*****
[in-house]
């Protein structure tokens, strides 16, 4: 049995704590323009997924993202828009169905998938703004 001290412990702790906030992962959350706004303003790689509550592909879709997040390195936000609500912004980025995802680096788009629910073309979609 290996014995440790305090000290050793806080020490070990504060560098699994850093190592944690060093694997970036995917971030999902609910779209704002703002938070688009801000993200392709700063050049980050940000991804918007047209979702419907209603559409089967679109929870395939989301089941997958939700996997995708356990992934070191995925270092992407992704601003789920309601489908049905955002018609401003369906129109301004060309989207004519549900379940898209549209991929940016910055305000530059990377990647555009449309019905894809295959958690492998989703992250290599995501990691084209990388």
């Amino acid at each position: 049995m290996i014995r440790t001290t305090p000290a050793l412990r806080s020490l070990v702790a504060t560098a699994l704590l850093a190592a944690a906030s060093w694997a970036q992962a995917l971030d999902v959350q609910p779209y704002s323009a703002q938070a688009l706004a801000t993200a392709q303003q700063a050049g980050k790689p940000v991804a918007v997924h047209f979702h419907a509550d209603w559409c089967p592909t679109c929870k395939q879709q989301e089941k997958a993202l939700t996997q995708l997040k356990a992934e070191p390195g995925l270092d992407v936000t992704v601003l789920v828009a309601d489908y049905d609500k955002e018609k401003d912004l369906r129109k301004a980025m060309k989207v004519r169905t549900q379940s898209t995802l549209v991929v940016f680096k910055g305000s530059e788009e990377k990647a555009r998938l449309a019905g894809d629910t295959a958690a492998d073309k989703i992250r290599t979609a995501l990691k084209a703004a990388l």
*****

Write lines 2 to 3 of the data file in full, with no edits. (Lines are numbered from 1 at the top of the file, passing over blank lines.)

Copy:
């Protein structure tokens, strides 16, 4: 049995704590323009997924993202828009169905998938703004 001290412990702790906030992962959350706004303003790689509550592909879709997040390195936000609500912004980025995802680096788009629910073309979609 290996014995440790305090000290050793806080020490070990504060560098699994850093190592944690060093694997970036995917971030999902609910779209704002703002938070688009801000993200392709700063050049980050940000991804918007047209979702419907209603559409089967679109929870395939989301089941997958939700996997995708356990992934070191995925270092992407992704601003789920309601489908049905955002018609401003369906129109301004060309989207004519549900379940898209549209991929940016910055305000530059990377990647555009449309019905894809295959958690492998989703992250290599995501990691084209990388």
């Amino acid at each position: 049995m290996i014995r440790t001290t305090p000290a050793l412990r806080s020490l070990v702790a504060t560098a699994l704590l850093a190592a944690a906030s060093w694997a970036q992962a995917l971030d999902v959350q609910p779209y704002s323009a703002q938070a688009l706004a801000t993200a392709q303003q700063a050049g980050k790689p940000v991804a918007v997924h047209f979702h419907a509550d209603w559409c089967p592909t679109c929870k395939q879709q989301e089941k997958a993202l939700t996997q995708l997040k356990a992934e070191p390195g995925l270092d992407v936000t992704v601003l789920v828009a309601d489908y049905d609500k955002e018609k401003d912004l369906r129109k301004a980025m060309k989207v004519r169905t549900q379940s898209t995802l549209v991929v940016f680096k910055g305000s530059e788009e990377k990647a555009r998938l449309a019905g894809d629910t295959a958690a492998d073309k989703i992250r290599t979609a995501l990691k084209a703004a990388l």